quesadillas UwU

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5 oz. queso duro blanco (or parmesan), grated
½ cup whole milk
4 eggs (at room temperature)
1½ cup rice flour
½ teaspoon ground cinnamon (optional)
1 tablespoon baking powder
1¼ cup caster sugar
½ cup sour cream
1 cup butter (or margarine), melted
4 tablespoons sesame seeds (for sprinkling)
Butter (for the mold)
Flour (for the mold)


El Salvador
quesadilla salvadorena

Many people know the popular savory Mexican quesadilla, but the very different quesadilla salvadoreña is a delicious dessert, El Salvador‘s ultimate cheesecake.

An etymological study of the word quesadilla shows that the word comes from the words queso, meaning cheese in Spanish, and the diminutive suffix illa, which appeared in the 15th century, but more precisely from the quesada pasiega, a type of cheese pudding typical of the Cantabrian region of northern Spain that can be served hot or cold and has the consistency of a slightly sweet tasting pudding.

Etymologically, in the Spanish language, words ending in illa or illo are diminutives. Quesada is thus a savory dish or dessert that contains cheese (queso) as a basic ingredient.

The word quesadilla is thus composed of queso plus the feminine diminutive illa, according to a widespread use in the 15th century, which makes it a word of Spanish origin and not a Nahuatlism, or a term related to the Nahuatl language.

Halfway between a very soft loaf of bread and a pound cake, the quesadilla salvadoreña is traditionally prepared with rice flour and some dairy products, and is baked in the oven in a rectangular or square dish.

In general, quesadillas salvadoreñas are always made from rice flour, although they can also be made from maize flour (masa) or wheat flour (trigo).

It is a popular Sunday morning staple in many Salvadorian homes.


The recipe and method of preparation for this cheesecake varies from house to house. In addition to the cheese, which is present in every proper Salvadoran refrigerator, two ingredients that Salvadorans make sure they have on hand to prepare a quesadilla are rice flour and ajonjoli (sesame seeds).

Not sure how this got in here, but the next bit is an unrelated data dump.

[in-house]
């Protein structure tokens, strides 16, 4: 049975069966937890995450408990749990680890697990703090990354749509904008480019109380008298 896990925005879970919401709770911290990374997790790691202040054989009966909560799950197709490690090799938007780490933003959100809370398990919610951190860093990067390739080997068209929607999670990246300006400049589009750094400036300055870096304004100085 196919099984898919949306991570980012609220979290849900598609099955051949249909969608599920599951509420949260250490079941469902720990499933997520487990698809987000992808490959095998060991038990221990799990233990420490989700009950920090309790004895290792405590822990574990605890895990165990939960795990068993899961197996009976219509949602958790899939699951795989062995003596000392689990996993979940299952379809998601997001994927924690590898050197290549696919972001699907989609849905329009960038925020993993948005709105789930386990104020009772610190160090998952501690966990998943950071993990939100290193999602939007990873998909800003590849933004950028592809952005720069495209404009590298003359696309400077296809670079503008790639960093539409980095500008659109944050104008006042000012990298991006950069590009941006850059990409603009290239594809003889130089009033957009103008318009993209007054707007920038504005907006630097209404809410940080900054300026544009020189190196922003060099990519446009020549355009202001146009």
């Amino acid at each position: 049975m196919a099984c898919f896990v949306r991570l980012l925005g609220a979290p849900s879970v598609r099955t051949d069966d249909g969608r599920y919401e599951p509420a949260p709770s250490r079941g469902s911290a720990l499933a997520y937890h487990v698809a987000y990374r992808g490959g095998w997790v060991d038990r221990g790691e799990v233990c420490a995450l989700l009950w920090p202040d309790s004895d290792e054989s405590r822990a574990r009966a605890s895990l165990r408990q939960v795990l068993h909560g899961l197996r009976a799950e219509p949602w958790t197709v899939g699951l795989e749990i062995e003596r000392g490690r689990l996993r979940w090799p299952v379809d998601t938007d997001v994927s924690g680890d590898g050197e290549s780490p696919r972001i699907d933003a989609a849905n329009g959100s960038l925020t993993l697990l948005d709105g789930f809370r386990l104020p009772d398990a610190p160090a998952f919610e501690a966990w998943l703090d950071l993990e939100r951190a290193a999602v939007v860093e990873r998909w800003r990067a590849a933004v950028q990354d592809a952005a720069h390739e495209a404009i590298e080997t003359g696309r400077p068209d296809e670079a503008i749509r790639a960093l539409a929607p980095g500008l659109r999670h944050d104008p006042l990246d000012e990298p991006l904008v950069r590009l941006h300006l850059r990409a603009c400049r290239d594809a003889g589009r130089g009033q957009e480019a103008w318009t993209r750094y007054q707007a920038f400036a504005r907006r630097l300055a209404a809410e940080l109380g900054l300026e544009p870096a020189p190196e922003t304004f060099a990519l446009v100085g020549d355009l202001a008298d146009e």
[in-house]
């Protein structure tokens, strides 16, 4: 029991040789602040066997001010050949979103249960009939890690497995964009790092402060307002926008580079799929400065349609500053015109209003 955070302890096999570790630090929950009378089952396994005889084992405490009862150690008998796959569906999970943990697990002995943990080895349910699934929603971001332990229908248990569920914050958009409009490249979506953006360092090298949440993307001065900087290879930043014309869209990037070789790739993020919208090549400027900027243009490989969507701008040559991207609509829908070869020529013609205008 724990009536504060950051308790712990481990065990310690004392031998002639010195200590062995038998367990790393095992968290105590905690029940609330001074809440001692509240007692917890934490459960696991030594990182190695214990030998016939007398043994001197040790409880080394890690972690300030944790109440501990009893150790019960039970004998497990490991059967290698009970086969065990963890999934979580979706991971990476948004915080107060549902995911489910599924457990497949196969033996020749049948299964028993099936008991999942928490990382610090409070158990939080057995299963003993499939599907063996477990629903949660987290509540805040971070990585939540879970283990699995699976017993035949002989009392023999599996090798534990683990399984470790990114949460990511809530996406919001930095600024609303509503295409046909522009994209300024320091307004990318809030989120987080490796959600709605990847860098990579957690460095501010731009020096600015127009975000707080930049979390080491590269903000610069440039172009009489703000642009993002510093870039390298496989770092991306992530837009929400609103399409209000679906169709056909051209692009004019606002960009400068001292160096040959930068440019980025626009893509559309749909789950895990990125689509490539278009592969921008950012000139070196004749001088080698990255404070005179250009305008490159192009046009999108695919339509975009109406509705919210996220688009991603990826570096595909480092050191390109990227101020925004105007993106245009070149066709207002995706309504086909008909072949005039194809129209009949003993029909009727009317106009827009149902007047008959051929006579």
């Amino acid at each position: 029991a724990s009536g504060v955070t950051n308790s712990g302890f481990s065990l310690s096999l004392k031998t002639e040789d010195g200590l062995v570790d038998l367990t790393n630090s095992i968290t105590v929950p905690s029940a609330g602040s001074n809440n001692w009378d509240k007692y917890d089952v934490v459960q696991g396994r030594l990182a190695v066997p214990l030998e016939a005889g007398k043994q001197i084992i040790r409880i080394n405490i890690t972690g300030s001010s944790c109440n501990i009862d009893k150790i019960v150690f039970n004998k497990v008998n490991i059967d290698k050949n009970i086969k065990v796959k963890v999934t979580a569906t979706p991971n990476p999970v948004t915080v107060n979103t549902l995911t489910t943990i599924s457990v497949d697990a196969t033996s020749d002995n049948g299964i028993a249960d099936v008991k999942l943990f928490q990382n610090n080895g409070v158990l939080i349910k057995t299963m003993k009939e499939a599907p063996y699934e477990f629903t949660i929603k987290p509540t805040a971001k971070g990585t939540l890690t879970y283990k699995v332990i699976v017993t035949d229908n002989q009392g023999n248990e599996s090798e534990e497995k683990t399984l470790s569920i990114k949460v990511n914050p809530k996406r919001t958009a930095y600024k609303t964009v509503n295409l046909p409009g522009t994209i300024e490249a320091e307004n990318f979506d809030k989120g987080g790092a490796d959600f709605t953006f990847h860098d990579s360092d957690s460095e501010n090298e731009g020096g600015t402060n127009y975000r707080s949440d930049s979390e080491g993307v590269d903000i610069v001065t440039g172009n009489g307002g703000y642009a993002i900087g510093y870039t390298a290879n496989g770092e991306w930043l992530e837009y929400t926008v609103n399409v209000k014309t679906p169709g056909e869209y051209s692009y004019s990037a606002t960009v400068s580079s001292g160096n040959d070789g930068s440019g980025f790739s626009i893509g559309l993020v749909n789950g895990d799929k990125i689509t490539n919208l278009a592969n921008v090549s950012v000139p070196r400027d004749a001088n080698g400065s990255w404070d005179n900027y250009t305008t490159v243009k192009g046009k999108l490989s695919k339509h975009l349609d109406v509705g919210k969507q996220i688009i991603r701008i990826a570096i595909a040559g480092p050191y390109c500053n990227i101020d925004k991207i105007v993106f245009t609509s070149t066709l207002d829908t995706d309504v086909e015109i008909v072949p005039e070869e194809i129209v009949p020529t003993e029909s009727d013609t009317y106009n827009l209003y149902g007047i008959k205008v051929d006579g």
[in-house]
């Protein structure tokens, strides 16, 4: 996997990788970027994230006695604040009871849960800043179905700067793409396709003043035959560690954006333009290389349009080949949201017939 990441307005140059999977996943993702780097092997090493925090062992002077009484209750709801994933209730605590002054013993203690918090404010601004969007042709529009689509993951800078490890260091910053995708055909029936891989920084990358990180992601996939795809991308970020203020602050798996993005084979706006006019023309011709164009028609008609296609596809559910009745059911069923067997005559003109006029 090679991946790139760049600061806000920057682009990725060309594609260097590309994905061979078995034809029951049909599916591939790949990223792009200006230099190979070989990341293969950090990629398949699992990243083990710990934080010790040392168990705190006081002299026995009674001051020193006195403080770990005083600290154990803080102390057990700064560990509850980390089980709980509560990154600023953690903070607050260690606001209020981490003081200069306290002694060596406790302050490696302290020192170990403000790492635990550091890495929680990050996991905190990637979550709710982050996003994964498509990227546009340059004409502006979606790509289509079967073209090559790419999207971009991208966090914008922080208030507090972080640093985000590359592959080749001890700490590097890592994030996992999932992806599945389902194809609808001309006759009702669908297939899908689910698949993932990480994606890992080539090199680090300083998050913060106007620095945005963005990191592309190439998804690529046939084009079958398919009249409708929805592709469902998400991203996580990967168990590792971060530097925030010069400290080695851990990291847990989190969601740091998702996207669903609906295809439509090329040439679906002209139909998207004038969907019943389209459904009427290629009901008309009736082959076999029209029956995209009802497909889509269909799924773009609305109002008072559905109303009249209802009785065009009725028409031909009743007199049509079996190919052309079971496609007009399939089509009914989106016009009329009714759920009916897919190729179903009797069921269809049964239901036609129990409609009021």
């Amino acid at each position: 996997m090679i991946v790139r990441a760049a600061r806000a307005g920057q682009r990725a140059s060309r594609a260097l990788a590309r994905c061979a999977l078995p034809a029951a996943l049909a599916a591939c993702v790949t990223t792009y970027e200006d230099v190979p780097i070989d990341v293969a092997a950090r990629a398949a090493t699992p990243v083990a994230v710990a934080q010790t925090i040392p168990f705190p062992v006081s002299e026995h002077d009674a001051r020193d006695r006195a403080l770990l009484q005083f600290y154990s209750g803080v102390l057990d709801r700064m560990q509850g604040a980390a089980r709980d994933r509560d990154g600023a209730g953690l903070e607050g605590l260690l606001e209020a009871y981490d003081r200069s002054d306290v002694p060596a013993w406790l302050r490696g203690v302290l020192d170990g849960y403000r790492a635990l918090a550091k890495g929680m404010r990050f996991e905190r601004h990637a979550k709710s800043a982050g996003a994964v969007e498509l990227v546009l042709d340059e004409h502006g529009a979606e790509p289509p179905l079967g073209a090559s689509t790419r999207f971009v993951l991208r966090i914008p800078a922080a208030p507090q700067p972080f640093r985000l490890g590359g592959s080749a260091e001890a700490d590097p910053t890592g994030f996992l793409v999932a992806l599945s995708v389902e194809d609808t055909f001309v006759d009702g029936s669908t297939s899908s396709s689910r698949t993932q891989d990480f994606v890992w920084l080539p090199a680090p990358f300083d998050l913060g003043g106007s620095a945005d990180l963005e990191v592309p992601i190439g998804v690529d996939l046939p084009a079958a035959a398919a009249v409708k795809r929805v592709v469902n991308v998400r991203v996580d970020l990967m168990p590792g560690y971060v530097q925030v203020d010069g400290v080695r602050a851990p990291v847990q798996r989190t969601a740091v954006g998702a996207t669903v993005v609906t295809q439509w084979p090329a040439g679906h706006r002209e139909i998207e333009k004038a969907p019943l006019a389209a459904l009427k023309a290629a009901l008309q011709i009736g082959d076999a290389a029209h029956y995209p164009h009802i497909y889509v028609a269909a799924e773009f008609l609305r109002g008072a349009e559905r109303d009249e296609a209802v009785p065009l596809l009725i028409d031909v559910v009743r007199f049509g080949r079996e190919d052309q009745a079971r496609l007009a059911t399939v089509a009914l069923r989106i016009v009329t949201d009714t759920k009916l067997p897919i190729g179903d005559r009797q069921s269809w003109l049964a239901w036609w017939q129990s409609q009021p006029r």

In El Salvador, quesadillas are made with the traditional Salvadoran cheese called queso duro blando (hard cheese), which is white in color. It is a cheese that exists in all regions of El Salvador, with a very slightly salty and pleasant flavor.

Queso duro blando is a dry, aged and crumbly cheese. It is excellent as a garnish for tostadas, enchiladas, pupusas, Mexican quesadillas, but also elote loco and salads.

Since this typically Salvadoran cheese is impossible to find outside of El Salvador, many Salvadorans living abroad and especially in the United States recommend replacing it with cotija or parmesan cheese.

Quesadilla salvadoreña is traditionally eaten with atol de elote, a delicious sweet drink made from corn. Originating from the Mayan civilization, it is popular in Central America.

Some countries and regions also have their variation of cheesecakes, even cakes as rich as the quesadilla salvadoreña, with dairy products such as yogurt, butter or milk, but with or without cheese often having the same texture as a pound cake.

Some may include the addition of flavoring agents, such as lemon, orange, vanilla or almond extract, or the addition of dried fruits, such as currants or dried cranberries.

El Salvador
jeremy castillo
This item is shared by Jeremy Castillo-Alas with the Community and the World.
Created on 2021-07-20 at 15:33 and last updated on 2021-07-21 at 14:27.